From Casetext: Smarter Legal Research

Grimmet v. Washington

Court of Civil Appeals of Texas, Houston
Jan 7, 1965
386 S.W.2d 214 (Tex. Civ. App. 1965)


386 S.W.2d 214 (Tex.Civ.App. —Houston 1965) H.G. GRIMMET et al., Appellants, v. Clara Lee WASHINGTON et vir, Appellees. No. 14471. Court of Civil Appeals of Texas, Houston January 7, 1965

Rehearing Denied Jan. 28, 1965.

Al Taylor, Houston, Brown, Kronzer, Abraham, Watkins & Steely, Houston, of counsel, for appellants.

Talbert, Giessel, Cutherell, Barnett & Stone, Tom W. Foster, Houston, for appellees.

COLEMAN, Justice.

This is a suit for damages for personal injuries sustained when the car in which appellants were riding was struck from the rear by a car driven by appellee. The jury found no acts of primary negligence on the part of appellee, and found acts of negligence on the part of appellant Coberley, the driver of the vehicle in which appellants were riding. A take nothing judgment was entered.

Appellants' points of error are to the effect that all of the answers returned by the jury to the special issues submitted concerning negligence and proximate cause are so against the great weight and preponderance of the evidence as to be clearly wrong.

In summary, it was the testimony of appellants that Coberley was driving Grimmet home after work. Coberley turned onto Yale Street about three or four blocks from the scene of the collision. He intended to turn left onto 33rd Street. About one-half block from the intersection of Yale and 33rd Streets he looked into his rearview mirror and the nearest vehicle he saw was about a block away. He activated his left turn signal and proceeded to come to a normal stop without again checking the traffic to his rear. He was forced to stop because of heavy approaching traffic, and he remained stopped 15 to 30 seconds before he was struck from the rear by appellee.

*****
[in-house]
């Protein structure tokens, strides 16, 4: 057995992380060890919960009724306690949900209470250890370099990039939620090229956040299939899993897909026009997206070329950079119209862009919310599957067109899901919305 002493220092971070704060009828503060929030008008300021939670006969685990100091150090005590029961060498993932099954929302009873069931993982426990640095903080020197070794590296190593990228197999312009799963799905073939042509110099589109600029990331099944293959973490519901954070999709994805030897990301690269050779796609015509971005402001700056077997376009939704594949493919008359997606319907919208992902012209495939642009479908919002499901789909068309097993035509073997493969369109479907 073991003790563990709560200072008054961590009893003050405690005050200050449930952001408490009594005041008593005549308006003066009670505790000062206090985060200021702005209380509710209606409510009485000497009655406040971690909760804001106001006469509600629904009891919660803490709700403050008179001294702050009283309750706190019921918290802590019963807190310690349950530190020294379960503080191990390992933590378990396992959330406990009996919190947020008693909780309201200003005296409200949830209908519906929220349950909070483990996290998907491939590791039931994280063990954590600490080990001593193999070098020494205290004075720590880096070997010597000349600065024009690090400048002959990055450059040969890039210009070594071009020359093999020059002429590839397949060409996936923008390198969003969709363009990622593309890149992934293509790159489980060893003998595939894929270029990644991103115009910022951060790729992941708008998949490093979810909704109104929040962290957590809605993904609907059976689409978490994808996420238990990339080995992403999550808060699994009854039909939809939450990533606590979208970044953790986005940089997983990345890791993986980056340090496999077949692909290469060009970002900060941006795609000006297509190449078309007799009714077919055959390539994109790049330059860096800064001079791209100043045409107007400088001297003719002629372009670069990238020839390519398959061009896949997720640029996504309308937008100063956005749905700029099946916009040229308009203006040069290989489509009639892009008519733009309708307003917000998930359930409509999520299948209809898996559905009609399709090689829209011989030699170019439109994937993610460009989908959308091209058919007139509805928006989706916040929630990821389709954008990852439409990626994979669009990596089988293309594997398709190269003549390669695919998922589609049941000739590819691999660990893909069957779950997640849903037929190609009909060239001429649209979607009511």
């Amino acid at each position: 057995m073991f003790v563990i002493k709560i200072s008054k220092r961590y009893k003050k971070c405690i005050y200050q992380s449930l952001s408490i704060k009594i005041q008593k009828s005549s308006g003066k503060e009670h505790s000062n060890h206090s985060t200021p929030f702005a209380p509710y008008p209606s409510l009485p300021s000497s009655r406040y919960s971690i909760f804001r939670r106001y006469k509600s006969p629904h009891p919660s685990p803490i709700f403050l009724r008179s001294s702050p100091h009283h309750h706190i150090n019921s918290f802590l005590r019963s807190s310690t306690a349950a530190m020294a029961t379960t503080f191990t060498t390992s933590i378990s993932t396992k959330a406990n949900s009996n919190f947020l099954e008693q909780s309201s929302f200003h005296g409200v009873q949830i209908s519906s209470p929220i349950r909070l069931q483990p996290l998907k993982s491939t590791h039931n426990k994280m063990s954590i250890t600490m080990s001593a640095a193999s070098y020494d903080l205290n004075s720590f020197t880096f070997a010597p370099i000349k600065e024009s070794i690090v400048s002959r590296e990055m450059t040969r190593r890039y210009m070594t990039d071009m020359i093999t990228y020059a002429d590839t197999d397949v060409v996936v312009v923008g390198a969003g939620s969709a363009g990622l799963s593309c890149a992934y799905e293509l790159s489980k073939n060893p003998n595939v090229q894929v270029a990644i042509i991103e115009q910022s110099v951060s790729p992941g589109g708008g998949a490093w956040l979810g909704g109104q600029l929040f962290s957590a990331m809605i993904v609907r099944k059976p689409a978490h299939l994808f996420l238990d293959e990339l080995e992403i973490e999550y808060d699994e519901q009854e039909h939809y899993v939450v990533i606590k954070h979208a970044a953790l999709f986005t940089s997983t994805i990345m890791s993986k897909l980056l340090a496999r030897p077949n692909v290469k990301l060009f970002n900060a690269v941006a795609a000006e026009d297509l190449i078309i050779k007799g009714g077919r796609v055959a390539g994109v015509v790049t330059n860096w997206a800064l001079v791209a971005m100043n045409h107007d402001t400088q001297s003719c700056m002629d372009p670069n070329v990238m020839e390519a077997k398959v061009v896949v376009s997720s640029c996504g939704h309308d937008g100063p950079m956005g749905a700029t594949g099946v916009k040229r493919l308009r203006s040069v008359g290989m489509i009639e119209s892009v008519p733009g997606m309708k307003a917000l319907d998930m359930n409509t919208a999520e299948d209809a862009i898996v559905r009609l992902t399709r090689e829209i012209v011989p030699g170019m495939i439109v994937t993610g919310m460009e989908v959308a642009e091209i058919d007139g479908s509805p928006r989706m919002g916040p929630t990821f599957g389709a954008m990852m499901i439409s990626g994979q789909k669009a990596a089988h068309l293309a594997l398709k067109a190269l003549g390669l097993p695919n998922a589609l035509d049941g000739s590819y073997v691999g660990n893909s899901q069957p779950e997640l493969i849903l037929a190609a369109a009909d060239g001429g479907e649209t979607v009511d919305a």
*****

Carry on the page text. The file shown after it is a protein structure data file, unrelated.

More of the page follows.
Appellee testified that she was following in a line of traffic about three car lengths behind when the car in front of her stopped suddenly. She saw his brake light come on and immediately attempted to apply her brakes, but they failed. She swerved to the right, but, to avoid collision with other cars, immediately turned back to the left and collided with the Coberley car. She testified that had her brakes not failed she would have been able to avoid the collision.

The investigating officer testified that the point of impact, determined by the presence of debris, was 29 feet south of the south line of 33rd Street. Only one set of skid marks was visible. These began at the point of impact and extended 31 feet to the rear of appellee's vehicle. It was his opinion that they were made by that vehicle. The Coberley car came to rest 104 feet from the point of impact in the same traffic lane. The damage to the vehicle indicated that they had collided at an angle. The principal damage to appellee's vehicle was to the right front. He tested the brakes on appellee's vehicle and found no visible defects. Both drivers made written statements at the scene.

The Coberley statement read: "I was stopped on Yale waiting to make a left turn onto 33rd Street with signal on. The other car hit me, and I heard no brakes or nothing before it hit me in the rear."

The Washington statement read: "I was driving north on Yale approximately 25-30 miles an hour. I was following approximately one car length behind him when he stopped to turn left. I applied my brakes, but my right front struck his rear."

Mrs. Washington's testimony was rather inconsistent. Her testimony that her brakes failed was attacked by evidence that no repairs were made on the brakes after the accident. The testimony was sharply conflicting and it is rather difficult to reconcile either version of the accident with the physical facts.

The jury might reasonably have decided that Mrs. Washington was overtaking the Coberley vehicle and was approximately three car lengths behind it when she saw the brake light. She immediately applied her brakes but that considering reaction time the collision occurred before the vehicle began to slide. If the Coberley vehicle was going slower, it might well have been stopped suddenly without leaving visible skid marks. The jury found that Coberley failed to keep a proper lookout and stopped suddenly.

The only issue concerning the negligence of Mrs. Washington asked whether or not she failed to properly apply her brakes. The jury answered that she did not so fail. We are unable to say that this answer is so contrary to the great weight and preponderance of the evidence as to be clearly wrong and unjust.

The judgment of the trial court is affirmed.

Summaries of

Grimmet v. Washington

Court of Civil Appeals of Texas, Houston
Jan 7, 1965
386 S.W.2d 214 (Tex. Civ. App. 1965)
Case details for

Grimmet v. Washington

Case Details

Full title:H.G. GRIMMET et al., Appellants, v. Clara Lee WASHINGTON et vir, Appellees.

Court:Court of Civil Appeals of Texas, Houston

Date published: Jan 7, 1965


386 S.W.2d 214 (Tex. Civ. App. 1965)

Citing Cases

Rash v. Whisennand

While the descriptions given by Miss Rash and Miss Turner of the manner in which the plaintiff's automobile…